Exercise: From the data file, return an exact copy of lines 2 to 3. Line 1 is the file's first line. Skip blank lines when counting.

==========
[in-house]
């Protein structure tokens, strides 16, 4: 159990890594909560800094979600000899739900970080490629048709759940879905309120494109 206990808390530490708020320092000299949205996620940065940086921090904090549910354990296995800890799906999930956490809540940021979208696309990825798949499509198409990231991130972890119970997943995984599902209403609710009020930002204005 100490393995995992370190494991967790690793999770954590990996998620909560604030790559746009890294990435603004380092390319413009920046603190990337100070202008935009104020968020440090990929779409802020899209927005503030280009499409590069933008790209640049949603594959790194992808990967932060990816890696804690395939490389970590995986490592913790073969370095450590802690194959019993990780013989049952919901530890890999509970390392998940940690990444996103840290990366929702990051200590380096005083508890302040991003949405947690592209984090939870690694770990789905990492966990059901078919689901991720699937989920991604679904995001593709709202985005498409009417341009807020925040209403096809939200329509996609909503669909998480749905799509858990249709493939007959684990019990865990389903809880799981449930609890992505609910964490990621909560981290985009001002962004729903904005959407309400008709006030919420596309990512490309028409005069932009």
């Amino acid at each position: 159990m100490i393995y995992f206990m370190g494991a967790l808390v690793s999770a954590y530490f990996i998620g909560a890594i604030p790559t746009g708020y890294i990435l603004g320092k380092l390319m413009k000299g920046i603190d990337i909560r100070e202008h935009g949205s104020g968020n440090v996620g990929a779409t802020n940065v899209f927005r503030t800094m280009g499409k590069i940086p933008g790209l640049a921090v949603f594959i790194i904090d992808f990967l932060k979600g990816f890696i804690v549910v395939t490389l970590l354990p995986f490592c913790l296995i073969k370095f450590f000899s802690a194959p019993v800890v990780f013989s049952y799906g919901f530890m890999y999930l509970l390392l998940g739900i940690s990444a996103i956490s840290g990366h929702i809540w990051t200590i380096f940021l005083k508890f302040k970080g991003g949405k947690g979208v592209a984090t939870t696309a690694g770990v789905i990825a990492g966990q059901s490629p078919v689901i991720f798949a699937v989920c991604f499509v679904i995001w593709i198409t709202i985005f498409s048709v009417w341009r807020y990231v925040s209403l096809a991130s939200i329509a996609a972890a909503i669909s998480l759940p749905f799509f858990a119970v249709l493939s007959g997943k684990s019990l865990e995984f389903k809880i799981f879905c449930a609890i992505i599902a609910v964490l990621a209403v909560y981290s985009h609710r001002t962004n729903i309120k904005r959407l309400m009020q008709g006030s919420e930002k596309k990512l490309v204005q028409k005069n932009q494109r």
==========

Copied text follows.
């Protein structure tokens, strides 16, 4: 159990890594909560800094979600000899739900970080490629048709759940879905309120494109 206990808390530490708020320092000299949205996620940065940086921090904090549910354990296995800890799906999930956490809540940021979208696309990825798949499509198409990231991130972890119970997943995984599902209403609710009020930002204005 100490393995995992370190494991967790690793999770954590990996998620909560604030790559746009890294990435603004380092390319413009920046603190990337100070202008935009104020968020440090990929779409802020899209927005503030280009499409590069933008790209640049949603594959790194992808990967932060990816890696804690395939490389970590995986490592913790073969370095450590802690194959019993990780013989049952919901530890890999509970390392998940940690990444996103840290990366929702990051200590380096005083508890302040991003949405947690592209984090939870690694770990789905990492966990059901078919689901991720699937989920991604679904995001593709709202985005498409009417341009807020925040209403096809939200329509996609909503669909998480749905799509858990249709493939007959684990019990865990389903809880799981449930609890992505609910964490990621909560981290985009001002962004729903904005959407309400008709006030919420596309990512490309028409005069932009």
């Amino acid at each position: 159990m100490i393995y995992f206990m370190g494991a967790l808390v690793s999770a954590y530490f990996i998620g909560a890594i604030p790559t746009g708020y890294i990435l603004g320092k380092l390319m413009k000299g920046i603190d990337i909560r100070e202008h935009g949205s104020g968020n440090v996620g990929a779409t802020n940065v899209f927005r503030t800094m280009g499409k590069i940086p933008g790209l640049a921090v949603f594959i790194i904090d992808f990967l932060k979600g990816f890696i804690v549910v395939t490389l970590l354990p995986f490592c913790l296995i073969k370095f450590f000899s802690a194959p019993v800890v990780f013989s049952y799906g919901f530890m890999y999930l509970l390392l998940g739900i940690s990444a996103i956490s840290g990366h929702i809540w990051t200590i380096f940021l005083k508890f302040k970080g991003g949405k947690g979208v592209a984090t939870t696309a690694g770990v789905i990825a990492g966990q059901s490629p078919v689901i991720f798949a699937v989920c991604f499509v679904i995001w593709i198409t709202i985005f498409s048709v009417w341009r807020y990231v925040s209403l096809a991130s939200i329509a996609a972890a909503i669909s998480l759940p749905f799509f858990a119970v249709l493939s007959g997943k684990s019990l865990e995984f389903k809880i799981f879905c449930a609890i992505i599902a609910v964490l990621a209403v909560y981290s985009h609710r001002t962004n729903i309120k904005r959407l309400m009020q008709g006030s919420e930002k596309k990512l490309v204005q028409k005069n932009q494109r």